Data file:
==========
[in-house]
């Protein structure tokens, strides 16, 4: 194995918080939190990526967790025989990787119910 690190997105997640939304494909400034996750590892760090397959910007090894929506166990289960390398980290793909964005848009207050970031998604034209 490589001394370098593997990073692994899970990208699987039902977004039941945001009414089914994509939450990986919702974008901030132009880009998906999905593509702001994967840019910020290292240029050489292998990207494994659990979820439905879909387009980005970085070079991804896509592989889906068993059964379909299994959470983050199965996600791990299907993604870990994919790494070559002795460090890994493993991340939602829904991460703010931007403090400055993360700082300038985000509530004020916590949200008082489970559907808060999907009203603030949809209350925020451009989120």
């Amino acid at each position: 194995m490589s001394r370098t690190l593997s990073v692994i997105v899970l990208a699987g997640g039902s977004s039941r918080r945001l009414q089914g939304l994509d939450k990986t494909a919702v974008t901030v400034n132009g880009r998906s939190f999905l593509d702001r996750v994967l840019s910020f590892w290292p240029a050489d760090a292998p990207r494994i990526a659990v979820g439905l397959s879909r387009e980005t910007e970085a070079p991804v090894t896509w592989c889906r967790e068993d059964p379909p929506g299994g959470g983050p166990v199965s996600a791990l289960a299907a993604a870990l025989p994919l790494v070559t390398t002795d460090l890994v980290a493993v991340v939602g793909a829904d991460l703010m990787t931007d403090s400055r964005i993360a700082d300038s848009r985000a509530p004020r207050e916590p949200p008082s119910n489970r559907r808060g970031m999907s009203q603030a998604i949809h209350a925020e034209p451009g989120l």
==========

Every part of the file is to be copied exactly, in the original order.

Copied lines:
[in-house]
């Protein structure tokens, strides 16, 4: 194995918080939190990526967790025989990787119910 690190997105997640939304494909400034996750590892760090397959910007090894929506166990289960390398980290793909964005848009207050970031998604034209 490589001394370098593997990073692994899970990208699987039902977004039941945001009414089914994509939450990986919702974008901030132009880009998906999905593509702001994967840019910020290292240029050489292998990207494994659990979820439905879909387009980005970085070079991804896509592989889906068993059964379909299994959470983050199965996600791990299907993604870990994919790494070559002795460090890994493993991340939602829904991460703010931007403090400055993360700082300038985000509530004020916590949200008082489970559907808060999907009203603030949809209350925020451009989120």
């Amino acid at each position: 194995m490589s001394r370098t690190l593997s990073v692994i997105v899970l990208a699987g997640g039902s977004s039941r918080r945001l009414q089914g939304l994509d939450k990986t494909a919702v974008t901030v400034n132009g880009r998906s939190f999905l593509d702001r996750v994967l840019s910020f590892w290292p240029a050489d760090a292998p990207r494994i990526a659990v979820g439905l397959s879909r387009e980005t910007e970085a070079p991804v090894t896509w592989c889906r967790e068993d059964p379909p929506g299994g959470g983050p166990v199965s996600a791990l289960a299907a993604a870990l025989p994919l790494v070559t390398t002795d460090l890994v980290a493993v991340v939602g793909a829904d991460l703010m990787t931007d403090s400055r964005i993360a700082d300038s848009r985000a509530p004020r207050e916590p949200p008082s119910n489970r559907r808060g970031m999907s009203q603030a998604i949809h209350a925020e034209p451009g989120l």